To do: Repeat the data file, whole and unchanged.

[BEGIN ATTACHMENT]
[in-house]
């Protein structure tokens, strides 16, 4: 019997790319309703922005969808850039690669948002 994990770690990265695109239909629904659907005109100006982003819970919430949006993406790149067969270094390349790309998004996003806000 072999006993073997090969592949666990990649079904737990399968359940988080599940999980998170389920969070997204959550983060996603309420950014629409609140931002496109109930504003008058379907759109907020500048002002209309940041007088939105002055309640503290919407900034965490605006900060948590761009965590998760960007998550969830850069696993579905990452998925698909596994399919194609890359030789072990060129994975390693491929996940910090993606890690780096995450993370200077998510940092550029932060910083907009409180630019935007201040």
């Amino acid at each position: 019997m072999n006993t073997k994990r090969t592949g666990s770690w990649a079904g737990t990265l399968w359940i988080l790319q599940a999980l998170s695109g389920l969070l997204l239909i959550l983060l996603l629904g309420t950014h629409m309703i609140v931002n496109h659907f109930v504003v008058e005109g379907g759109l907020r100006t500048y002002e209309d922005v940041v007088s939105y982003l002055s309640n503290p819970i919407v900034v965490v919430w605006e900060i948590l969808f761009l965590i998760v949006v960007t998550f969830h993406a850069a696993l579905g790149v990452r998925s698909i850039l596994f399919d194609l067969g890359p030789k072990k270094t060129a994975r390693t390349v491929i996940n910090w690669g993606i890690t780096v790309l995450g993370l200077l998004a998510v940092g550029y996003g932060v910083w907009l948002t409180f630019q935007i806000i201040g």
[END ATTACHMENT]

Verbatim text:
[in-house]
């Protein structure tokens, strides 16, 4: 019997790319309703922005969808850039690669948002 994990770690990265695109239909629904659907005109100006982003819970919430949006993406790149067969270094390349790309998004996003806000 072999006993073997090969592949666990990649079904737990399968359940988080599940999980998170389920969070997204959550983060996603309420950014629409609140931002496109109930504003008058379907759109907020500048002002209309940041007088939105002055309640503290919407900034965490605006900060948590761009965590998760960007998550969830850069696993579905990452998925698909596994399919194609890359030789072990060129994975390693491929996940910090993606890690780096995450993370200077998510940092550029932060910083907009409180630019935007201040």
């Amino acid at each position: 019997m072999n006993t073997k994990r090969t592949g666990s770690w990649a079904g737990t990265l399968w359940i988080l790319q599940a999980l998170s695109g389920l969070l997204l239909i959550l983060l996603l629904g309420t950014h629409m309703i609140v931002n496109h659907f109930v504003v008058e005109g379907g759109l907020r100006t500048y002002e209309d922005v940041v007088s939105y982003l002055s309640n503290p819970i919407v900034v965490v919430w605006e900060i948590l969808f761009l965590i998760v949006v960007t998550f969830h993406a850069a696993l579905g790149v990452r998925s698909i850039l596994f399919d194609l067969g890359p030789k072990k270094t060129a994975r390693t390349v491929i996940n910090w690669g993606i890690t780096v790309l995450g993370l200077l998004a998510v940092g550029y996003g932060v910083w907009l948002t409180f630019q935007i806000i201040g």